James Acaster interview
Three-time Edinburgh Comedy Award nominee James Acaster is zipping about on the radio, in the online series Sweet Home Ketteringa, and touring his show Recognise around the country. Last week he performed at Nottingham’s Glee Club; and so, with a face inexplicably redder than any face has ever been, I asked him some questions.
Hi James. How is the tour going?
It’s been getting better and better as it’s been going on. The numbers have been better, and the audience coming along have been more informed about what they’re going to see I think, so they’ve been on board earlier on than normal. Yeah, so it’s been a really fun tour, and a noticeable difference in the audience that’s turning up to it.
I saw you here last year at the same time.
With [Joe] Lycett?
Yeah. And the audience tonight is a lot bigger…
Yeah, I’m delighted. This is one of the ones that is a noticeable jump up. Like there are some that I’ve been to every year, and bit by bit they’ve got a bit bigger. But yeah, I’m amazed with this one, that it’s got this many people. I was a bit worried when we booked it in; last year I was doing it with Lycett, and between the two of us we weren’t getting that many people. So yeah, this is a very nice surprise.
With your comedy, you seem to have a very definite stage persona. How different is that to you as a person?
Pretty different, I think. Yeah, I think with anyone, most comics, if they acted like they did on stage all the time it would do everyone’s head in, you’d end up with no friends.
It would be tiring…
Yeah. In real life I’m not as sure about every single one of my opinions as I am when I’m going on stage. I think it’s funnier to pretend like I genuinely believe everything I’m saying and that I’m behind it. But in real life I doubt everything that I think, and I’d never kind of enter into a debate with anyone with any sort of confidence. I’d just think, well, I’m probably wrong actually. So, yeah, I think it’s that I think it’s funny to think that you’re actually right.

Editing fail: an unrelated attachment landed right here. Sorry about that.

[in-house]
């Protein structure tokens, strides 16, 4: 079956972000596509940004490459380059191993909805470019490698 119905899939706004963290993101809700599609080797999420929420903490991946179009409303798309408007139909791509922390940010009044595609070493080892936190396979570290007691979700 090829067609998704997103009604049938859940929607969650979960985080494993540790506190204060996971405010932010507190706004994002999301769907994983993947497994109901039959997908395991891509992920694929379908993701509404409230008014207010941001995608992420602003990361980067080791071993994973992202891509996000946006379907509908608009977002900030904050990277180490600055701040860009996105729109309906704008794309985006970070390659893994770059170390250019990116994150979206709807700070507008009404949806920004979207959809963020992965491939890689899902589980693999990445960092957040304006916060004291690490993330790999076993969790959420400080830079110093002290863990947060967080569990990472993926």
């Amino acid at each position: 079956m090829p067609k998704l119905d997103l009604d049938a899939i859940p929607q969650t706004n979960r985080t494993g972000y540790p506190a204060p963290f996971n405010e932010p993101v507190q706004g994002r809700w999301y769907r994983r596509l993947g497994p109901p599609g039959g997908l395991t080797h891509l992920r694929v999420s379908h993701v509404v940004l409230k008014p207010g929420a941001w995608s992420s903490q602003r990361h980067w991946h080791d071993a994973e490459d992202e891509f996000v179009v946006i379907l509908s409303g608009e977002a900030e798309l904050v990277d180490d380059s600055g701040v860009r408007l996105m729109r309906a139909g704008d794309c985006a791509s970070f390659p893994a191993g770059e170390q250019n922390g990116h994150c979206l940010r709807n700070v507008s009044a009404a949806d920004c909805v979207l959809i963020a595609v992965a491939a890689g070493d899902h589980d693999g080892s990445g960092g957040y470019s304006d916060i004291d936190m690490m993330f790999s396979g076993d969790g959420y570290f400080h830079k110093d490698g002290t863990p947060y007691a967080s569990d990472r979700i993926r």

Your show this year, Recognise, follows more of a narrative than your shows in the past. Did you set out to write something with a stronger narrative, or did that just sort of happen?
No I didn’t, no. I just thought, this time last year, I thought that it would be funny to say I was an undercover cop. That was all it was. So I just thought, because I kind of hadn’t enjoyed writing the show I did before that. I’d put a lot of pressure on myself, and stressed out all year about writing it. And with this show I’d just decided I’ve got to enjoy it.
So, when I thought about going on stage and saying I’m an undercover cop, I thought yeah I’ll do that, that’ll be funny; and I started doing it and people weren’t really laughing, but I knew I wanted to do that. So I decided this year, just follow through an idea and see where it takes you. It’s more fun, and I think it’s how I’m going to do a lot more shows from now on: I’m going to just lead with whatever ideas I think are the funniest from September/October when it doesn’t matter, and then see where it leads, really, and see where your natural sense of humour takes you.
So, it’s obviously important that you’re enjoying it.
Yeah, you’ve got to believe in the idea enough, because it’s going to fall flat on its face not only when you’re trying it out but also when it’s honed and it’s finished. You’re going to get on stage and maybe have a bad gig in Edinburgh, or maybe a handful of bad gigs in Edinburgh where you don’t feel it goes down very well, on tour you might have that, so you know: you’re always going to have nights where it doesn’t go down very well. So you’re better off being someone who believes in it, rather than going up and going ‘yeah, I actually agree with you, it was pretty rubbish’ or whatever. So yeah, I think first and foremost you should have an idea that you think is funny and that you believe in. It makes it more fun and you want to keep writing it.
Your BBC Radio 4 series, James Acaster’s Findings, is on at the moment – I saw the second of the recordings…
Oh yeah? Wheels and Paint.
Yeah, it was really good. How did you find writing for radio? Was it very different to how you write normally?
Yeah, it was quite different. But then there were a lot of similarities as well. I think next time, I would probably – if there is a next time – I would try and write more the way I do for stand-up, in a lot of ways, like trying a lot of it out on stage and stuff like that. I didn’t try a lot of that stuff out on stage, so although I was happy with how it went I would have liked to have felt more familiar with it when we were recording it. Especially when you’re recording in front of a live audience.